"The enthralling story of two women separated by millennia, but linked by an epic journey that will transform them both. Forty thousand years in the past, the last family of Neanderthals roams the earth. After a crushingly hard winter, their numbers are low, but Girl, the oldest daughter, is just coming of age and her family is determined to travel to the annual meeting place and find her a mate. But the unforgiving landscape takes its toll, and Girl is left alone to care for Runt, a foundling of unknown origin. As Girl and Runt face the coming winter storms, Girl realizes she has one final chance to save her people, even if it means sacrificing part of herself. In the modern day, archaeologist Rosamund Gale works well into her pregnancy, racing to excavate newly found Neanderthal artifacts before her baby comes. Linked across the ages by the shared experience of early motherhood, both stories examine the often taboo corners of women's lives." - publisher summary excerpt
May 2 - El Paso by Winston Groom
"Pitting the legendary Pancho Villa against "the Colonel," a thrill-seeking Bostonian railroad tycoon whose fading fortune is tied up in a colossal ranch in Chihuahua, El Paso opens during a time of dramatic upheaval in Mexico--its government being squeezed on one end by Villa's revolutionaries and on the other by "filthy" American capitalists. Content to observe the war from aboard his dazzling yacht, the Ajax, the Colonel is suddenly pulled into this drama when his famous Valle del Sol ranch is raided for nearly "two million and a half dollars in beef on the hoof." Oblivious to the realities of war and hoping to salvage his losses, the Colonel whisks his family down to Mexico where they make a disturbing discovery: it was Villa who not only stole the cattle but also murdered their beloved ranch manager. Even worse, Villa's henchmen abduct the Colonel's grandchildren in another daring raid only days later. The novel explodes into an epic as an extraordinary cast of characters from both history and imagination begin to emerge, all vying to get their hands on the ever-elusive Villa...Replete with shootouts, daring escapes, and an unforgettable bullfight, El Paso brings to life a crucial moment in history and, in the process, becomes an indelible portrait of the American Southwest in the final days of the wild frontier." - publisher summary excerpt
June 6 - Half of a Yellow Sun by Chimamanda Ngozi Adichie
"With astonishing empathy and the effortless grace of a natural storyteller, Chimamanda Ngozi Adichie weaves together the lives of three characters swept up in the turbulence of the decade. Thirteen-year-old Ugwu is employed as a houseboy for a university professor full of revolutionary zeal. Olanna is the professor's beautiful mistress, who has abandoned her life of privilege in Lagos for a dusty university town and the charisma of her new lover. And Richard is a shy young Englishman in thrall to Olanna's twin sister, an enigmatic figure who refuses to belong to anyone. As Nigerian troops advance and the three must run for their lives, their ideals are severely tested, as are their loyalties to one another." - publisher summary excerpt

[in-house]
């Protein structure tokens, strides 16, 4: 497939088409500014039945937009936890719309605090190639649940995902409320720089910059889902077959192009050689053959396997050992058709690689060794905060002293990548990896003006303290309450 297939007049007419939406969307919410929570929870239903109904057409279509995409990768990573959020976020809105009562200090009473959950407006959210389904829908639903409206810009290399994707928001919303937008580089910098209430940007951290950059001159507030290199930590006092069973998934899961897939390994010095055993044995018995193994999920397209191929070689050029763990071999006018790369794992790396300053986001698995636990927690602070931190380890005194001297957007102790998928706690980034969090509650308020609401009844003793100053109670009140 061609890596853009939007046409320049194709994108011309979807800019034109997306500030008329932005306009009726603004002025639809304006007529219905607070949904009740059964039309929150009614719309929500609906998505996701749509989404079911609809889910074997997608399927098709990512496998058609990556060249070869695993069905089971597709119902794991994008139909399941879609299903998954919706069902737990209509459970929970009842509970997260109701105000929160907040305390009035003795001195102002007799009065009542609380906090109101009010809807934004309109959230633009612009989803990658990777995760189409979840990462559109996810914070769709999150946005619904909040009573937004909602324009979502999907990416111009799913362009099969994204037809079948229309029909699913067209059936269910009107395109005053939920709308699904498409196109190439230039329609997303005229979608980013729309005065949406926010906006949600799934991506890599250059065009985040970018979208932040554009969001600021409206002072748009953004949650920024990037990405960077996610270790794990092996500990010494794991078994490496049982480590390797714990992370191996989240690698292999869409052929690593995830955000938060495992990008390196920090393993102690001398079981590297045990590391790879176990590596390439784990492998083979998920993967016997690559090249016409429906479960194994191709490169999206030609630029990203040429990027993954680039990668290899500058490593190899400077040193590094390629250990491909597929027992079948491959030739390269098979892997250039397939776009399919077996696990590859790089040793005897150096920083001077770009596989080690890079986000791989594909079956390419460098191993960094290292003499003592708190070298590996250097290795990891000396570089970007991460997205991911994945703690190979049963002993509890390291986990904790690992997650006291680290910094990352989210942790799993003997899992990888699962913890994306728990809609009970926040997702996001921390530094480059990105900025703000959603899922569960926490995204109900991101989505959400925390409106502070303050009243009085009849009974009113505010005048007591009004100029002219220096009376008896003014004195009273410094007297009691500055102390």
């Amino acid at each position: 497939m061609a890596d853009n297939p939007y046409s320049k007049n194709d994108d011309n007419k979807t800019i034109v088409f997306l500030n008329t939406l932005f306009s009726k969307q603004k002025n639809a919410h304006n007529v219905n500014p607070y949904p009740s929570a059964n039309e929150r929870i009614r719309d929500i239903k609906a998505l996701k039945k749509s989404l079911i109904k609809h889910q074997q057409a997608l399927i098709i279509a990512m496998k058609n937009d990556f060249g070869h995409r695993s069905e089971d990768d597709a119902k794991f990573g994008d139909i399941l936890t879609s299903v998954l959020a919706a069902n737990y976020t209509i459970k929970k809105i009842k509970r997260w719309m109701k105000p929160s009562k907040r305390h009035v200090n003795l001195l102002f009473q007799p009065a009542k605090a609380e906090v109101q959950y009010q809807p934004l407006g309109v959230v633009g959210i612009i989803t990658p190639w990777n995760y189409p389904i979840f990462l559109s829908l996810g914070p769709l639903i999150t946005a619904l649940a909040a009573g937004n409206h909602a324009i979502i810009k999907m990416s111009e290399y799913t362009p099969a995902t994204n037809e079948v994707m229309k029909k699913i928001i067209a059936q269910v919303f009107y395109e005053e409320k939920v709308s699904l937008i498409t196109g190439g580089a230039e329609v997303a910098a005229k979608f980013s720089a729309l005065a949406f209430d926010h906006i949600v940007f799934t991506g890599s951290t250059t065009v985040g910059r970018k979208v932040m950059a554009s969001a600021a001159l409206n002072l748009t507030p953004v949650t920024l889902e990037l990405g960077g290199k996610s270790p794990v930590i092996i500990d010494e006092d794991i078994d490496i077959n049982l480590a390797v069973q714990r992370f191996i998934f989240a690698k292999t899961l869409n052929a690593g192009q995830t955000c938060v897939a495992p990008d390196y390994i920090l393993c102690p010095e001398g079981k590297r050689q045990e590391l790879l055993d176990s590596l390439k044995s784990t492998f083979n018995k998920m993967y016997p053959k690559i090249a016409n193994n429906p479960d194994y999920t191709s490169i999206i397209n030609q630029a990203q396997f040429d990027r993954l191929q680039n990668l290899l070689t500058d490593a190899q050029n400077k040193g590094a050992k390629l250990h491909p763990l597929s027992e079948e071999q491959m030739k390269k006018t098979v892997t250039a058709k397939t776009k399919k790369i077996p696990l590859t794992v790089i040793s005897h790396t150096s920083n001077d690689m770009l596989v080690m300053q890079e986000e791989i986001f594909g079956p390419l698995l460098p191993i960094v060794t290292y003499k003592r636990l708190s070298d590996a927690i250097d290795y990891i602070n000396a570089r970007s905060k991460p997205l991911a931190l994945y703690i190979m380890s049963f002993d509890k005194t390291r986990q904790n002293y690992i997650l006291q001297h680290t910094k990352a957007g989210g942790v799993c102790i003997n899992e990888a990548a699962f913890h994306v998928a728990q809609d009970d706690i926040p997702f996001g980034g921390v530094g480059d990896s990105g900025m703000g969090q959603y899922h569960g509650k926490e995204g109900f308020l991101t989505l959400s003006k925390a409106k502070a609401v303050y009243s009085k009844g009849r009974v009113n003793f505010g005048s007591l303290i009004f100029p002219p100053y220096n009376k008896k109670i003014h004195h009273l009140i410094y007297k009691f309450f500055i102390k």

Books without Borders Book Club
Throughout the year our group will be reading books, both fiction and nonfiction, that highlight the literature, culture, environment, and politics of various parts of the world. Each month a LSC-CyFair faculty member will facilitate the conversation on the dates listed below at 1:00 p.m. in LRNC 131. Join us as we delve into Books without Borders. Contact Rachel Renick at 281.290.5254 or email@example.com for book copies and more information.
December 2018 - No discussion will be held.
January 17 - A Long Way Home (aka Lion) by Saroo Brierley
Facilitator: Rachel Renick, Reference Librarian
"At only five years old, Saroo Brierley got lost on a train in India. Unable to read or write or recall the name of his hometown or even his own last name, he survived alone for weeks on the rough streets of Calcutta before ultimately being transferred to an agency and adopted by a couple in Australia. Always wondered about his origins, and with the advent of Google Earth, he had the opportunity to look for the needle in a haystack he once called home. After years of searching, he miraculously found what he was looking for and set off to find his family."
February 21 - At the Dark End of the Street: Black Women, Rape, and Resistance: A New History of the Civil Rights Movement from Rosa Parks to the Rise of Black Power by Danielle L. McGuire
Facilitator: Bobby O'Brien, History Professor
"A history of America's civil rights movement traces the pivotal influence of sexual violence that victimized African American women for centuries, revealing Rosa Parks's contributions as an anti-rape activist years before her heroic bus protest."
I Love a Mystery Book Club
Whether you savor a cozy murder mystery, a classic whodunit, or a thriller, I Love a Mystery Book Club is a great way to add to your “to read” list. The group meets the last Wednesday of the month at 12:00 p.m. in LRNC 131. For more details, contact Claire Gunnels at 281.290.3241 or firstname.lastname@example.org.
Check the Harris County Public Library mystery newsletter for book suggestions.
December 26: No Meeting - Happy Boxing Day!
January 30: A Great Reckoning by Louise Penny
"When an intricate old map is found stuffed into the walls of the bistro in Three Pines, it at first seems no more than a curiosity. But the closer the villagers look, the stranger it becomes. Given to Armand Gamache as a gift the first day of his new job, the map eventually leads him to shattering secrets." - publisher summary excerpt
March 27: The Closers by Michael Connelly
"He walked away from the job three years ago. But Harry Bosch cannot resist the call to join the elite Open/Unsolved Unit. His mission: solve murders whose investigations were flawed, stalled, or abandoned to L.A.'s tides of crime. With some people openly rooting for his failure, Harry catches the case of a teenager dragged off to her death on Oat Mountain, and traces the DNA on the murder weapon to a small-time criminal. But something bigger and darker beckons, and Harry must battle to fit all the pieces together." - publisher summary excerpt